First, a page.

learning and development strategy
Training & Learning

UK L&D: How to Prime Your Learning and Development Strategy for Success

In the midst of the Great Resignation, the UK is facing a skills gap of epic proportions. The 2021 Skills Index report by City and Guilds found that businesses and employees report a mismatch between the skills people gain through the education system and the workplace. As a result, 23% of UK workers feel that their educational qualifications aren’t useful in their current career.

In contrast, 85% of respondents said employee training programmes are relevant to their current positions, and 73% found them useful for their career development.

As L&D professionals, we have a responsibility to create a business environment that employees want to be a part of and are likely to stay in. A successful learning and development strategy will create a values-based culture that motivates and engages employees, ensuring that the entire team is aligned towards the business goals.

In this article, we delve deeper into the key elements of a good L&D strategy including how to incorporate collaborative learning, on-the-job learning, and formal training into your L&D initiatives. Plus, we show you how to shape your plans—from aligning training with business goals, measuring impact, and leveraging tools such as an LMS to scale your learning and development programmes, we’ve got all the resources you need right here.

The elements of a good L&D strategy

A good organisational L&D strategy should focus on harnessing employee development through continuous training and upskilling. By providing your team with further learning opportunities, they’re given the chance for professional development while simultaneously enhancing overall business performance.

Key elements for employees

For an L&D programme to be successful, it needs to fill skills gaps as well as harness a culture of constant professional development. An all-encompassing learning and development programme should include a mixture of:

  • On-the-job learning—this refers to any activities that aim to develop the skills and competencies of employees in order for them to effectively do their job. This could include self-instruction training that is accessed directly by learners on their own time through LMS platforms or manuals. Other examples include shadowing, mentoring, and onboarding training.
  • Collaborative learning— this is where employees share their knowledge and expertise, teaching and learning with one another. It enhances the learning experience by capitalising on each employee’s skills, ideas, and institutional knowledge. Learning platforms that combine an LMS with collaborative learning to make the process intuitive and enjoyable. Rather than rolling out reskilling initiatives for thousands of employees, companies can use collaborative learning techniques to encourage employees to set their own learning goals based on their own aspirations and developmental priorities.
  • Formal training—this refers to more traditional, one-way learning activities, usually in the form of face-to-face training courses or workshops. Very often, learners earn certification at the end of their training if certain objectives are met through tests or assignments.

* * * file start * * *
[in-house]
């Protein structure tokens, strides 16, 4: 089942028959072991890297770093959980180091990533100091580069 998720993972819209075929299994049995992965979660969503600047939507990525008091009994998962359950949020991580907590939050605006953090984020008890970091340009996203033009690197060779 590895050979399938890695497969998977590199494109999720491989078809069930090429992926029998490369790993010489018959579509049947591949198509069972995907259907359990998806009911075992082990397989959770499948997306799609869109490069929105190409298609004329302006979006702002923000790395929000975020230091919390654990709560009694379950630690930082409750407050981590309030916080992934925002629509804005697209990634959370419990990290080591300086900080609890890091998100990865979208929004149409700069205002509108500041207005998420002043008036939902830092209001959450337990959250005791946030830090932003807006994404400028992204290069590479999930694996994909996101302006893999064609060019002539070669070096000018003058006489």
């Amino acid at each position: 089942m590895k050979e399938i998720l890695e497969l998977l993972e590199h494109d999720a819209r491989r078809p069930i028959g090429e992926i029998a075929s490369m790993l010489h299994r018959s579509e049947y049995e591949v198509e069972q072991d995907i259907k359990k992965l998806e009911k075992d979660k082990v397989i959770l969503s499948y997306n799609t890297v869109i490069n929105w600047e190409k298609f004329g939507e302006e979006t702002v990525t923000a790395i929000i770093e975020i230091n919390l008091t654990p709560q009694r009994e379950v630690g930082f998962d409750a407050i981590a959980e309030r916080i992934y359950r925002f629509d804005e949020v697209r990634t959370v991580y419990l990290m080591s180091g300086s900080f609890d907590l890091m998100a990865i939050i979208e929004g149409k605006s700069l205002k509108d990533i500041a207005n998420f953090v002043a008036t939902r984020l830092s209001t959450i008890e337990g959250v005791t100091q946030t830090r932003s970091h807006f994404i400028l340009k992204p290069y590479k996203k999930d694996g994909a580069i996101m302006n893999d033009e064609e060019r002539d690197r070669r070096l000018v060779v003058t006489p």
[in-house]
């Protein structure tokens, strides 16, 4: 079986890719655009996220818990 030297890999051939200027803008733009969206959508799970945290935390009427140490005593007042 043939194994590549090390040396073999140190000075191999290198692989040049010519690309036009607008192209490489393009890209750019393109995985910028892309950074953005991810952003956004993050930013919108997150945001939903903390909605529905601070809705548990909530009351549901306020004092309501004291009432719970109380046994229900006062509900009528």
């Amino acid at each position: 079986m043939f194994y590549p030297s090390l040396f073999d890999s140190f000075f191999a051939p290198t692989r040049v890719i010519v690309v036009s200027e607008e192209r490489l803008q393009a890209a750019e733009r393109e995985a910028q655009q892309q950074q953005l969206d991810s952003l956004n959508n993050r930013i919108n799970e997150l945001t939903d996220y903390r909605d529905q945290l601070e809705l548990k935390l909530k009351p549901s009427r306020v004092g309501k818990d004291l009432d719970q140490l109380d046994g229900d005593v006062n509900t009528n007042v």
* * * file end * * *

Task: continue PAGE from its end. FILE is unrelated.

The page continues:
Key elements for organisations

A good strategy for learning and development offers more than just an opportunity for your employees to grow. A clearly defined strategy also reaps a number of benefits for your organisation.

  • It helps companies attract and retain talent within the team. A recent survey by LinkedIn found that corporate learning and development opportunities are seen as essential for 76% of Gen Z, 61% of millennials, 56% of Gen X, and 55% of baby boomers. Sixty per cent of UK job seekers consider career development a vital part of their job search. Drive retention by offering and promoting learning opportunities on a regular basis.
  • It motivates workers and increases employee engagement. Eighty per cent of respondents from Udemy’s Workplace Boredom Study said that learning new skills makes work feel less dull and makes workers feel more engaged. Improve employee engagement by promoting a continuous learning culture in your organisation.
  • It increases performance and improves the quality of work. Keeping your team up-to-date with relevant industry information and skills increases the likelihood you’ll hit your organisation’s business targets. In one study, 83% of Gen Z workers said they wanted to learn new skills so that they could perform better in their jobs.
  • It improves your company’s brand. A business environment that prioritises learning programmes and professional development opportunities has a competitive advantage. With a strategy in place, your company’s learning culture will position you as an industry leader known for producing top-notch talent in the field.
  • It creates a values-based culture. Creating a culture based on strong values is becoming increasingly important for organisations. More and more employees want to work for companies that align with their values. L&D programmes are a great way to reinforce company values, particularly in a world where workforces are becoming increasingly dispersed.

With the benefits of having a structured learning and development strategy in place, let’s take a look at the steps needed to shape your initiatives.

9 steps to shaping your learning & development strategy

Creating a strong learning organisation starts with developing an effective learning and development strategy. Through their ACADEMIES framework, McKinsey outlined the 9 crucial steps HR and L&D teams need to follow in order to implement their own strategies.

The 9 components of the ACADEMIES framework
The ACADEMIES framework consists of 9 components for developing a strong L&D programme (Source: McKinsey & Company)